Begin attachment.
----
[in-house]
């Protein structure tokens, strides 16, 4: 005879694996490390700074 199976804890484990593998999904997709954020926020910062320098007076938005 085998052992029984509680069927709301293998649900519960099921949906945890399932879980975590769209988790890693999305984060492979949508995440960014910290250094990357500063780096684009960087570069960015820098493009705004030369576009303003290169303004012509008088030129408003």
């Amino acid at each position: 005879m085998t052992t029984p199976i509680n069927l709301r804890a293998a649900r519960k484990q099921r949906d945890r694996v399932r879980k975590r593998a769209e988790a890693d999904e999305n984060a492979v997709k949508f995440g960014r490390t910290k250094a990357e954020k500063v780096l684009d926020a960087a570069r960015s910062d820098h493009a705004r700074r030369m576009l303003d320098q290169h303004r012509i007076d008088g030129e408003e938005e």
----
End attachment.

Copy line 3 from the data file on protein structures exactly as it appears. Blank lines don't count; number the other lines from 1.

């Amino acid at each position: 005879m085998t052992t029984p199976i509680n069927l709301r804890a293998a649900r519960k484990q099921r949906d945890r694996v399932r879980k975590r593998a769209e988790a890693d999904e999305n984060a492979v997709k949508f995440g960014r490390t910290k250094a990357e954020k500063v780096l684009d926020a960087a570069r960015s910062d820098h493009a705004r700074r030369m576009l303003d320098q290169h303004r012509i007076d008088g030129e408003e938005e």